It's human nature when something bad happens to us, to put the blame on something or someone besides ourselves. The pronouns "he," "she" or "they" become the objects of our source of disappointment, suffering, pain and shame. It takes a mature person to be rational and ask, "what was my part in all of this?"
The blame seems to become even more amplified as we oftentimes become isolated whether self-imposed, or by some external force. Isolation can cause our minds to play tricks on us. It causes us to second-guess, and even distort, the facts, if we're not careful.
The biblical story of Joseph – often typified as a foreshadow of Jesus and the cross – may offer some insight to this human experience. Genesis chapter 37 tells the story of how Jacob favored Joseph over all his other children; how he set him apart weaving him a "coat of many colors" – causing Joseph's brothers to become very envious of him. Joseph was the apple of Jacob's eye.
Apparently, Jacob did nothing to mitigate the tension brewing within his own household; indicative of the fact that Joseph boasted about a dream he had of his brothers bowing down to him. However, when a second dream of Joseph's suggested that all of his family would someday bow down to him, even his father Jacob rebuked him.
Now when you go back in those chapters you will see a family history that surely Joseph (at age 17) must have known about; particularly how his great-grandfather Abraham deceived a ruler into thinking that his wife Sarah was his sister, and how his grandfather Isaac did the same thing; and the story of how his Uncle Esau sold his birthright for a bowl of stew after which Jacob deceived their father Isaac to receive the blessing that was rightfully Esau's. The seeds of family deception, dissension and division were planted before Joseph was even born.
So, as the story goes, one day Jacob sends Joseph out to see how his older brothers were faring working out in the fields. He traveled a long distance to find them, and when they saw him approaching from afar off, they plotted to kill him. They cast him into a pit to leave him for dead, but when they discovered a caravan heading for Egypt, they brought Joseph out and sold him to the Egyptians as a slave. During the course of events, I'm sure he pleaded for his life and wished he hadn't boasted so much.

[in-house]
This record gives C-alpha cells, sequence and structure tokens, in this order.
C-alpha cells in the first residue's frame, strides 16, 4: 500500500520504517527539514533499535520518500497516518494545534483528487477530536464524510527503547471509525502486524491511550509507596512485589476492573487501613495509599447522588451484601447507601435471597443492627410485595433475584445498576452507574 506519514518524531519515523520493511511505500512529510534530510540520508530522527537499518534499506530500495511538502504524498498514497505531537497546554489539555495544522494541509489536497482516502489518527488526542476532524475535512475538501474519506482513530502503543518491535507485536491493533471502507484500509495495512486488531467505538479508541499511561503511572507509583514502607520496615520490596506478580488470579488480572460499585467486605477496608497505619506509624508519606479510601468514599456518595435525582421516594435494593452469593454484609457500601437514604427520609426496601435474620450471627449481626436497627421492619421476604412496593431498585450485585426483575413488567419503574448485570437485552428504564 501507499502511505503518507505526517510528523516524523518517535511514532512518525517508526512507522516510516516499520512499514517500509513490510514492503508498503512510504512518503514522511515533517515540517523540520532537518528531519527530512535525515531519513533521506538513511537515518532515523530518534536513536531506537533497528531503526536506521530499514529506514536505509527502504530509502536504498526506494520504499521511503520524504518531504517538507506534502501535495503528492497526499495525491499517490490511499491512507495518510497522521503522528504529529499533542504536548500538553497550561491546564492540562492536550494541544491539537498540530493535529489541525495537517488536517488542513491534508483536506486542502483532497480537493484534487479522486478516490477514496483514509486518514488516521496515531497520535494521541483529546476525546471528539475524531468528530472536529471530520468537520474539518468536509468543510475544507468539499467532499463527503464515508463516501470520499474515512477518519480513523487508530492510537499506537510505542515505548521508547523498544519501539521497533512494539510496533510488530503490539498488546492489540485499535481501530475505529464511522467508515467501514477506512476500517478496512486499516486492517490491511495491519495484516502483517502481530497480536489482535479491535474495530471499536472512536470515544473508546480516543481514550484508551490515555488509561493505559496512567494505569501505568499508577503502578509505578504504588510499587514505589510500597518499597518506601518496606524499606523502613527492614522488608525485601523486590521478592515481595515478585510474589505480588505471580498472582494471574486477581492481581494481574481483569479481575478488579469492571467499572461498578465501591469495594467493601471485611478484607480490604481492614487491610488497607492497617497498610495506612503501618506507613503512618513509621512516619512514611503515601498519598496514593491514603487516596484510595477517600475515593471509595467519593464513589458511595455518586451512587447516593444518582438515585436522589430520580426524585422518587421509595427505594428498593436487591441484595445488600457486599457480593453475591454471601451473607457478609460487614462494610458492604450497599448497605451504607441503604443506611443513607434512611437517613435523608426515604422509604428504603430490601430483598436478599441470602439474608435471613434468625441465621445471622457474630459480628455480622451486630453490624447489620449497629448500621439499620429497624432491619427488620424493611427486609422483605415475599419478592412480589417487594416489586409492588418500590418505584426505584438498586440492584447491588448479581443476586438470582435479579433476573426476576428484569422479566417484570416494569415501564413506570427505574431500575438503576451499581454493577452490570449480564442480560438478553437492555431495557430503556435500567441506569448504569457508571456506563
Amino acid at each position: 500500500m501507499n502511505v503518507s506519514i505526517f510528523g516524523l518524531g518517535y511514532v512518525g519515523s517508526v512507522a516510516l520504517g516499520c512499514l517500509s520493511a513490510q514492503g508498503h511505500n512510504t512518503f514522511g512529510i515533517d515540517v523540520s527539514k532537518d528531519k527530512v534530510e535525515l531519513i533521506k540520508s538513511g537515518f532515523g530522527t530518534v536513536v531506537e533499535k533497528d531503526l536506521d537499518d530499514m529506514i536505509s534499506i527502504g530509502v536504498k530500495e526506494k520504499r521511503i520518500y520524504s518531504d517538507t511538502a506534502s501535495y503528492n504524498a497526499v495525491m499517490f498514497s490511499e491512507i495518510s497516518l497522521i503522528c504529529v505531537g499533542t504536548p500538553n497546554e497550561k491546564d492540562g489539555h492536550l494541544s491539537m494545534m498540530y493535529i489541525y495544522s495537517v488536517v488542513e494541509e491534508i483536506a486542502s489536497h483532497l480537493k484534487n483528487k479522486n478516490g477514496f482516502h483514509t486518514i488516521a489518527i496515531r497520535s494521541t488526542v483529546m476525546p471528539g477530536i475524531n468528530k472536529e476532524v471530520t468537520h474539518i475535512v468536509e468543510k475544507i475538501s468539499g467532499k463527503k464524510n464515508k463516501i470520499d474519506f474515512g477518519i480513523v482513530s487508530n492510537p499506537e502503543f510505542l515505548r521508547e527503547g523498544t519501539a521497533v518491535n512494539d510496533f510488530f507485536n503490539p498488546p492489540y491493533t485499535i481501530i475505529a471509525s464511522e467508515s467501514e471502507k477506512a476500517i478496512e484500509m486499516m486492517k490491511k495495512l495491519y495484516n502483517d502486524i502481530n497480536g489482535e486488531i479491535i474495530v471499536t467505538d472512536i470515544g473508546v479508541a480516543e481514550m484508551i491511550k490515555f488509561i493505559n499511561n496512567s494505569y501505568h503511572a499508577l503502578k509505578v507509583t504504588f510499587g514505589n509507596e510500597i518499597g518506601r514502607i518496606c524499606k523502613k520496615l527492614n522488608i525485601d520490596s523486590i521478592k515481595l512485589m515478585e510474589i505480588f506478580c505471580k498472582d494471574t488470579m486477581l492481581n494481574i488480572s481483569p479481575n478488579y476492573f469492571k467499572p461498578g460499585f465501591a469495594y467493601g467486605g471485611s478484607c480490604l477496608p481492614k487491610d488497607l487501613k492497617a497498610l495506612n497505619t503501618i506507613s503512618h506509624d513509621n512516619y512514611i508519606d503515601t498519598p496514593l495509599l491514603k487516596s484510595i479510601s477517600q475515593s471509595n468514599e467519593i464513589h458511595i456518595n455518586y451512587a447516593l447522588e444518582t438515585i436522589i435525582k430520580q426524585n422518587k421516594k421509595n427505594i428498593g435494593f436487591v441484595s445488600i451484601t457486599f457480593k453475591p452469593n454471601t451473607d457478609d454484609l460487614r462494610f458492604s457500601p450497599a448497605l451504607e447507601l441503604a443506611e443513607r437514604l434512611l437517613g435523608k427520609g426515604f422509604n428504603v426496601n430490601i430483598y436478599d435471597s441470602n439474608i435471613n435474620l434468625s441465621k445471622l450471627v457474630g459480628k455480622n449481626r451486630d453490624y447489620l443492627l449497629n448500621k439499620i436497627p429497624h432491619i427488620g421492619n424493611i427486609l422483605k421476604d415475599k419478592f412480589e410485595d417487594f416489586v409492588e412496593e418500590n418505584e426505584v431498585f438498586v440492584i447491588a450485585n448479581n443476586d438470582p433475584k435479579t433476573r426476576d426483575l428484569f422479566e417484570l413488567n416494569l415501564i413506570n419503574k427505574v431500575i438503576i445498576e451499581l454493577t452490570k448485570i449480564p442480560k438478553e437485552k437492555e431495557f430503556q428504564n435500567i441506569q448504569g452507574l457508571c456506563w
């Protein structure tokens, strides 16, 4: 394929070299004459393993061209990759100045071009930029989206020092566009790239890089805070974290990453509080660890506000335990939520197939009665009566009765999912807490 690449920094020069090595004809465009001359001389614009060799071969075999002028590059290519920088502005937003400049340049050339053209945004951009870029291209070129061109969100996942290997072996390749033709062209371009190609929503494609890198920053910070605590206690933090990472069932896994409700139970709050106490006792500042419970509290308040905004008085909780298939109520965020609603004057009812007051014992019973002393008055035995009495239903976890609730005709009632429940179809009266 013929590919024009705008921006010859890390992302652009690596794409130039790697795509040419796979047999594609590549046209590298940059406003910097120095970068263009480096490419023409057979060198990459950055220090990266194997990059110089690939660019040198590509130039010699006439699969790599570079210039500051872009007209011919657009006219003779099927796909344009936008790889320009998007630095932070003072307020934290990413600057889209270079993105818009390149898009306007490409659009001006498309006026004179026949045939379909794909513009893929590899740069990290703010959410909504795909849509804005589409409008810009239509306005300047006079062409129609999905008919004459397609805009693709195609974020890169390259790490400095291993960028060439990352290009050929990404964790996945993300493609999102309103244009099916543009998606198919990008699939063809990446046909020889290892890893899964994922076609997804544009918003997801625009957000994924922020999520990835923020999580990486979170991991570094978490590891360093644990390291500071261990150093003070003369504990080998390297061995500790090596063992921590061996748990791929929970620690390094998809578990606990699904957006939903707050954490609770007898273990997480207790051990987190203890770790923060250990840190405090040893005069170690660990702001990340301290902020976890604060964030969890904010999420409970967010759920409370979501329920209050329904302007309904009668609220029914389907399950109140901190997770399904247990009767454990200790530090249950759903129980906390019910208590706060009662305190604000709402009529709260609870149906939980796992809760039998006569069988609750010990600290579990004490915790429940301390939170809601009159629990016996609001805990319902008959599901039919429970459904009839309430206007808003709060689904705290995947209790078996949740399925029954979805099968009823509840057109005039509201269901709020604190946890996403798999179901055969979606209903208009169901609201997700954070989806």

Now, through all of this, do you think it never crossed Joseph's mind that his father Jacob might have been in on the plot to get rid of him? Surely Joseph must have entertained the thought. Although scripture repeatedly states that God was with Joseph, Joseph was fully human and subject to the doubts, fears and insecurities we all have at times. I'm certain there were times in the pit, in chains and in the Egyptian dungeon, Joseph must have cried out "father why have you forsaken me?" just as Jesus cried out on the cross; but scripture says Joseph had the peace of God. Now, if Jesus, who laid down His life willingly, knowing the joy that was set before Him – to reconcile mankind to God – had doubts, we can be certain that Joseph did.
The fact that after Joseph interpreted the dreams of Pharaoh and was made second in command over all of Egypt, did not go to seek after nor inquire about his father whom he loved, may validate that he did indeed have doubts about his father Jacob's motives. Scripture says that before he revealed who he was to his brothers, he wept profusely and uncontrollably. I would venture to say that those tears were not just for his brothers and father, but for all that God had brought him through and revealed to him as he stated to his brothers – "But as for you, you meant evil against me; but God meant it for good, in order to bring it about as it is this day, to save many people alive." Please read the story for yourself and let me know what you think, or what is revealed to you.
–Larry Buford is a Los Angeles-based freelance writer. Author of "Things Are Gettin' Outta Hand," and his latest "Book To The Future" (both on Amazon); he also has a CD titled "One More Time" on CD Baby. E-mail: firstname.lastname@example.org.